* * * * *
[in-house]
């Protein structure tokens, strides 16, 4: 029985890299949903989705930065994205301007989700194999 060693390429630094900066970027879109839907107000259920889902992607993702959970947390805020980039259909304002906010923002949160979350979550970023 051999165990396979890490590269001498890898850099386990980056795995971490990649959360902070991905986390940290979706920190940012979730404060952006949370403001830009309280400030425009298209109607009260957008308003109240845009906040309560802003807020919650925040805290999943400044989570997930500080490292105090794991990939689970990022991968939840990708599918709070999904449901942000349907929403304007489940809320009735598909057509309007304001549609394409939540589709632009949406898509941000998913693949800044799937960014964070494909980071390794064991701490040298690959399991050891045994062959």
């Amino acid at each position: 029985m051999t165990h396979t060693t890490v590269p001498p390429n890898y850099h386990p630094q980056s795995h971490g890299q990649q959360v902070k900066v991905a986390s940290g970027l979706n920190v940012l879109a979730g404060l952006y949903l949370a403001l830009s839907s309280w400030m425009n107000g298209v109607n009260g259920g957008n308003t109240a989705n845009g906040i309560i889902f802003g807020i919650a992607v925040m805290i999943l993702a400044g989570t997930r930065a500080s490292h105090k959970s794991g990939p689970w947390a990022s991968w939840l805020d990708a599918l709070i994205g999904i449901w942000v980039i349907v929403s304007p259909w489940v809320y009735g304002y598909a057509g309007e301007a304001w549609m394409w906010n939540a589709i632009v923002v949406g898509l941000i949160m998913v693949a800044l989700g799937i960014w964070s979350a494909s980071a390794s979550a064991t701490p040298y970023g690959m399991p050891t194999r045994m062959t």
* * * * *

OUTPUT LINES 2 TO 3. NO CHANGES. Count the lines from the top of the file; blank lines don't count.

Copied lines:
């Protein structure tokens, strides 16, 4: 029985890299949903989705930065994205301007989700194999 060693390429630094900066970027879109839907107000259920889902992607993702959970947390805020980039259909304002906010923002949160979350979550970023 051999165990396979890490590269001498890898850099386990980056795995971490990649959360902070991905986390940290979706920190940012979730404060952006949370403001830009309280400030425009298209109607009260957008308003109240845009906040309560802003807020919650925040805290999943400044989570997930500080490292105090794991990939689970990022991968939840990708599918709070999904449901942000349907929403304007489940809320009735598909057509309007304001549609394409939540589709632009949406898509941000998913693949800044799937960014964070494909980071390794064991701490040298690959399991050891045994062959």
């Amino acid at each position: 029985m051999t165990h396979t060693t890490v590269p001498p390429n890898y850099h386990p630094q980056s795995h971490g890299q990649q959360v902070k900066v991905a986390s940290g970027l979706n920190v940012l879109a979730g404060l952006y949903l949370a403001l830009s839907s309280w400030m425009n107000g298209v109607n009260g259920g957008n308003t109240a989705n845009g906040i309560i889902f802003g807020i919650a992607v925040m805290i999943l993702a400044g989570t997930r930065a500080s490292h105090k959970s794991g990939p689970w947390a990022s991968w939840l805020d990708a599918l709070i994205g999904i449901w942000v980039i349907v929403s304007p259909w489940v809320y009735g304002y598909a057509g309007e301007a304001w549609m394409w906010n939540a589709i632009v923002v949406g898509l941000i949160m998913v693949a800044l989700g799937i960014w964070s979350a494909s980071a390794s979550a064991t701490p040298y970023g690959m399991p050891t194999r045994m062959t």